Immunohistochemical Analysis of the Mouse Celiac Ganglion: An Integrative Relay Station of the Peripheral Nervous System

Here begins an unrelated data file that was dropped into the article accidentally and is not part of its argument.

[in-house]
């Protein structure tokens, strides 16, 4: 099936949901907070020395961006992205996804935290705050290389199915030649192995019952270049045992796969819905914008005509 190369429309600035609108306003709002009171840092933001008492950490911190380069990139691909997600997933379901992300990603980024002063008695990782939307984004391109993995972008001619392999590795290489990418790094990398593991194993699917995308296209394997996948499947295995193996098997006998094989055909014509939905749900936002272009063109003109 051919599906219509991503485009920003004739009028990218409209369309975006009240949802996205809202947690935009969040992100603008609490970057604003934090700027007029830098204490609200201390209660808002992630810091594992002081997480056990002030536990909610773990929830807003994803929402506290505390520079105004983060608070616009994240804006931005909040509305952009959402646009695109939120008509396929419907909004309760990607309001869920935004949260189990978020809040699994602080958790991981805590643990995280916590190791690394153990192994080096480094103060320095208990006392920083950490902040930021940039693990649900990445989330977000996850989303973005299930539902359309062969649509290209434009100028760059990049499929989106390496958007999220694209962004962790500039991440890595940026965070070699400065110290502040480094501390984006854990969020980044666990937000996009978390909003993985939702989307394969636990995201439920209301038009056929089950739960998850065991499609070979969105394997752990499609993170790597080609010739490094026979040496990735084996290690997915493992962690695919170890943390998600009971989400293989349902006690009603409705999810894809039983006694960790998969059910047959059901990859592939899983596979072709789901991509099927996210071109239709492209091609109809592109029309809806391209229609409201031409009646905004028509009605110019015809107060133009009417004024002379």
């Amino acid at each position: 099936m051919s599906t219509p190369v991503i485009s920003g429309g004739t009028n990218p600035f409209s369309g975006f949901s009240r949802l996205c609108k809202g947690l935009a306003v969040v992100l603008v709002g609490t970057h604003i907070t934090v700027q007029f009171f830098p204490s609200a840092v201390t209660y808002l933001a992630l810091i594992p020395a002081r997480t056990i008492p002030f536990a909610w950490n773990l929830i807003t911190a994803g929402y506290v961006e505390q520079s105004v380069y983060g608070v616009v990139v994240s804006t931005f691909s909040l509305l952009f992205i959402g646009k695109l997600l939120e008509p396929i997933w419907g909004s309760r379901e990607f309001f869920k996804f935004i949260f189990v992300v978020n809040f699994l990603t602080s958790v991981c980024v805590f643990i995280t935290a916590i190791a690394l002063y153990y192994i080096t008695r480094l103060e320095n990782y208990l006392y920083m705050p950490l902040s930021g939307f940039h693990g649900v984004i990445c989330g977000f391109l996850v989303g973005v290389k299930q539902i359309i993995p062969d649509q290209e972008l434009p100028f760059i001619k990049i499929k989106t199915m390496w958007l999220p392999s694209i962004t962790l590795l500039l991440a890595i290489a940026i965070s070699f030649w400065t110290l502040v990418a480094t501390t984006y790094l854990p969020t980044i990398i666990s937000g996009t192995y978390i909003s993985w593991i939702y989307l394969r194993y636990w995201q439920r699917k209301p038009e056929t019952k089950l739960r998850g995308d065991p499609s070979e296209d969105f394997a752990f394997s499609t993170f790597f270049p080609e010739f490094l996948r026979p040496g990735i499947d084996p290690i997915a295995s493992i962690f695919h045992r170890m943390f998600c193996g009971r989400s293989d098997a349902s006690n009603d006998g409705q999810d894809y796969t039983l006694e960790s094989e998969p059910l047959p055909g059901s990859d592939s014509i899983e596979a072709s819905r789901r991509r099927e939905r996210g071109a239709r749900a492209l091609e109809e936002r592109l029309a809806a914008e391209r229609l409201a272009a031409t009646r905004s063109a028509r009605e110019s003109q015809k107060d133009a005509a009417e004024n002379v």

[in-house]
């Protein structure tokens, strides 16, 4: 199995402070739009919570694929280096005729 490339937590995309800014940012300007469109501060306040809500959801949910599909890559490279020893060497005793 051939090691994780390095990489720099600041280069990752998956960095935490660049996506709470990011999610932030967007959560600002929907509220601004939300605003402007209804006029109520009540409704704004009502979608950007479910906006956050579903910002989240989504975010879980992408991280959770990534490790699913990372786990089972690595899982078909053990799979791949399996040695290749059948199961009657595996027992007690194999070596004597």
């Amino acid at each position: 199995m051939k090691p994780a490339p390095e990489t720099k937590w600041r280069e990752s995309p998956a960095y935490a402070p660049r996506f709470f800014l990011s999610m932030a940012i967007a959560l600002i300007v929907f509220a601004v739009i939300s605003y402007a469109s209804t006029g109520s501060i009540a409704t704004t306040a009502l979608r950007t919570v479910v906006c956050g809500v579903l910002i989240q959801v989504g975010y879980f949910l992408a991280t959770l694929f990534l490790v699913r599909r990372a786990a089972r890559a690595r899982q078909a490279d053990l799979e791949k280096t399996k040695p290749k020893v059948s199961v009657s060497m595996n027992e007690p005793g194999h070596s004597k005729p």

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Celiac ganglia are important sites of signal integration and transduction. Their complex neurochemical anatomy has been studied extensively in guinea pigs but not in mice. The goal of this study was to provide detailed neurochemical characterization of mouse celiac ganglia and noradrenergic nerves in two target tissues, spleen and stomach. A vast majority of mouse celiac neurons express a noradrenergic phenotype, which includes tyrosine hydroxylase (TH), vesicular monoamine transporter 2, and the norepinephrine transporter. Over 80% of these neuron also express neuropeptide Y (NPY), and this coexpression is maintained by dissociated neurons in culture. Likewise, TH and NPY were colocalized in noradrenergic nerves throughout the spleen and in stomach blood vessels. Somatostatin was not detected in principal neurons but did occur in small, TH-negative cells presumed to be interneurons and in a few varicose nerve fibers. Cholinergic nerves provided the most abundant input to the ganglia, and small percentages of these also contained nitric oxide synthase or vasoactive intestinal polypeptide. A low-to-moderate density of nerves also stained separately for the latter markers. Additionally, nerve bundles and varicose nerve fibers containing the sensory neuropeptides, calcitonin gene-related polypeptide, and substance P, occurred at variable density throughout the ganglia. Collectively, these findings demonstrate that principal neurons of mouse celiac ganglia have less neurochemical diversity than reported for guinea pig and other species but receive input from nerves expressing an array of neurochemical markers. This profile suggests celiac neurons integrate input from many sources to influence target tissues by releasing primarily norepinephrine and NPY.